Federal Lawsuit Filed Against DCFS Workers In Rica Rountree's Beating Death
The beating death of an 8-year-old Normal girl is the focus of a federal lawsuit filed Wednesday against six state child welfare workers, the child’s father and the woman serving life in prison for the child’s death.
Rica Rountree died in January 2019 of internal injuries caused by repeated blows she suffered while living with her father, Richard Rountree, and his girlfriend Cynthia Baker, in Normal. A jury convicted Baker of murder in November 2019; she was sentenced last month to life in prison.
Rountree was sentenced to eight years for child endangerment.
In a virtual news conference, nationally recognized civil rights lawyer Ben Crump and two members of his legal team said Rica’s constitutional rights were violated by the state, the Department of Children and Family Services and six DCFS workers who failed to protect her from ongoing physical abuse. The child’s father and Baker also are named as defendants in the complaint.
DCFS workers Johanna O’Brien, Stefanie Moreau, Patrician Shannon, Mark Delashmit, Mark Orhwall and Daniel Norris are named in the court action.
“While Rica’s abusers may be behind bars, we have not yet achieved full justice for this child,” said Crump, who also serves as attorney for the George Floyd and Breonna Taylor families in separate police-involved killings.
"This baby was literally tortured to death,” Crump told reporters.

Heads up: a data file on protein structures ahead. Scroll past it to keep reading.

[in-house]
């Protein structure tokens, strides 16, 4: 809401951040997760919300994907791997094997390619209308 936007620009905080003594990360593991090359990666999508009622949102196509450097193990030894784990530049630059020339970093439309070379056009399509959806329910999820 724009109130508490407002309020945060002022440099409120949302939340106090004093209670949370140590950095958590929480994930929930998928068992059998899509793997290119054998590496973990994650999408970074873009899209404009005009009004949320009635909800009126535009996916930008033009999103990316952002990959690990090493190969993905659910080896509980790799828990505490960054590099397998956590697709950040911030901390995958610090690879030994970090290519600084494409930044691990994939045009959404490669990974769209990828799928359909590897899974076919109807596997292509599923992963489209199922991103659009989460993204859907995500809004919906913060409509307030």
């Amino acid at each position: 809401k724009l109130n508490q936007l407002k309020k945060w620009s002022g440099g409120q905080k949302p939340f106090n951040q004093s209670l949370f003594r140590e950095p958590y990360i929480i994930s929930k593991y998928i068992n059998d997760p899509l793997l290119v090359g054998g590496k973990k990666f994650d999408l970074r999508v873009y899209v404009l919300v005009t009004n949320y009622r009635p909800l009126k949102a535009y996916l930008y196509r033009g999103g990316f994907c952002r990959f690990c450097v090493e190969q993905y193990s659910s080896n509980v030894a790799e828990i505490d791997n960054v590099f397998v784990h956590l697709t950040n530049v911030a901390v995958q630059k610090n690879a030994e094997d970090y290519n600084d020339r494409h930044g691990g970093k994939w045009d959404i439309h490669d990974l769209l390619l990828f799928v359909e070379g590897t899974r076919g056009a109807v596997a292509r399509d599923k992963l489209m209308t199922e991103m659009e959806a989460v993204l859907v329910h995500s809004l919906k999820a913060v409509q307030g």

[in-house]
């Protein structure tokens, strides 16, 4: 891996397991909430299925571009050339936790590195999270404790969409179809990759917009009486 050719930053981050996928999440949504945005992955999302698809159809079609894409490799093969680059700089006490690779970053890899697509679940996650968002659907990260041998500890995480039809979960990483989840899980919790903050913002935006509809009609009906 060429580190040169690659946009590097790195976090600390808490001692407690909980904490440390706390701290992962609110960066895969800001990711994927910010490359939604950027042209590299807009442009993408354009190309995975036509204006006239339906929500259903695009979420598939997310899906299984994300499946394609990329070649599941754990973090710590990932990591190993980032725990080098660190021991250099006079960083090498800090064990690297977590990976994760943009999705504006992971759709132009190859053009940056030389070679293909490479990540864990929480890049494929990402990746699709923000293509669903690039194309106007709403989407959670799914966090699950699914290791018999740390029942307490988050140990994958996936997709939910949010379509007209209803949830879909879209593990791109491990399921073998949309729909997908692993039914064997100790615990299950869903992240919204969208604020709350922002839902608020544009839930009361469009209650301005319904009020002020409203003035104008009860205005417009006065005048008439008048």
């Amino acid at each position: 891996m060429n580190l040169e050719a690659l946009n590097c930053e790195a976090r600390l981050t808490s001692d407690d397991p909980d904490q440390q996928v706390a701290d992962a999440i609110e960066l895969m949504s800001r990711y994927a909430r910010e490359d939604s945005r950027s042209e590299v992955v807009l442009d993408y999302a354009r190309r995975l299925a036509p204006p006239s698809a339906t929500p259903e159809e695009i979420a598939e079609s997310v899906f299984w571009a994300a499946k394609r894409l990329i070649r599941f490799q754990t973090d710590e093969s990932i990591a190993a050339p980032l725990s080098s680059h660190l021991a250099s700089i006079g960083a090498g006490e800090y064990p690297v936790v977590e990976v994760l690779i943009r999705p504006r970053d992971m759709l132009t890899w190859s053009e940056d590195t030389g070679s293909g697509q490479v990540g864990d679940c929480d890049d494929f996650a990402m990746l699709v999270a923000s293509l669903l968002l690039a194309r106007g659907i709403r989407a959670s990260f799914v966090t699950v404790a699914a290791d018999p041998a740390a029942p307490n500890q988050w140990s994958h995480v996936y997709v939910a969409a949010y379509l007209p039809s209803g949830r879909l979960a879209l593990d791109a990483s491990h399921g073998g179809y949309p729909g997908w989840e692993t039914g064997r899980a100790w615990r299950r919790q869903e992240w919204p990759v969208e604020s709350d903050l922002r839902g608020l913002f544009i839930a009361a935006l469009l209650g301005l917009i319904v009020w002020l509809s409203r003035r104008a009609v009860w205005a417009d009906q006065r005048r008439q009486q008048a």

Lawyers declined to provide a specific amount of damages being sought in the case filed in U.S. District Court for the Central District of Illinois and the state Court of Claims.
Lawyer Steven Levin said records show DCFS’ reckless conduct started when the agency did not conduct a background investigation in 2016 into Richard Rountree’s home and the woman who served as Rica’s stepmother.
Such an investigation “would have given any sane individual pause before a placement was made” to the home, said Levin.
DCFS records show two cases against Baker where credible evidence of child abuse were substantiated against her before Rica’s placement.
In her comments, Rica’s mother, Ann Simmons, said DCFS first refused to listen to Rica when she told investigators she was being abused in the home. Later, DCFS rejected concerns from Rica’s teachers and Simmons over broken teeth, black eyes and bruises on the girl, said Simmons.
“These are people who are supposed to protect our children. I want every last one of these people held accountable,” Simmons told reporters.
Simmons had a message for DCFS: ”Kids are dying because you guys are not doing your job.”
Illinois’ child welfare agency has a history going back decades of failing to protect children in its care, said Levine.
Crump cited the marks and scars on Rica’s body when she was taken unresponsive to the hospital.
“Rica had to die before they believed she was in danger,” said Crump.
Baker did not testify at her trial, but when she took the witness stand at a post-trial hearing, she attempted to defend the abuse depicted on cell phone video collected by police. Troubling images of a frail, naked child being forced to stand with her arms outstretched as she held canned goods were played for jurors. Other video showed a frightened child attempting to escape Baker’s demand to a bedroom where beatings regularly took place.
In a recent statement, a DCFS spokesman said the agency had "taken several steps to better serve vulnerable children and families, including providing additional training for more than 3,200 staff to help identify safety issues,” in the wake of Rica’s death.
The agency, the spokesman said, “is committed to doing everything in our power to prevent similar tragedies from happening in the future.”
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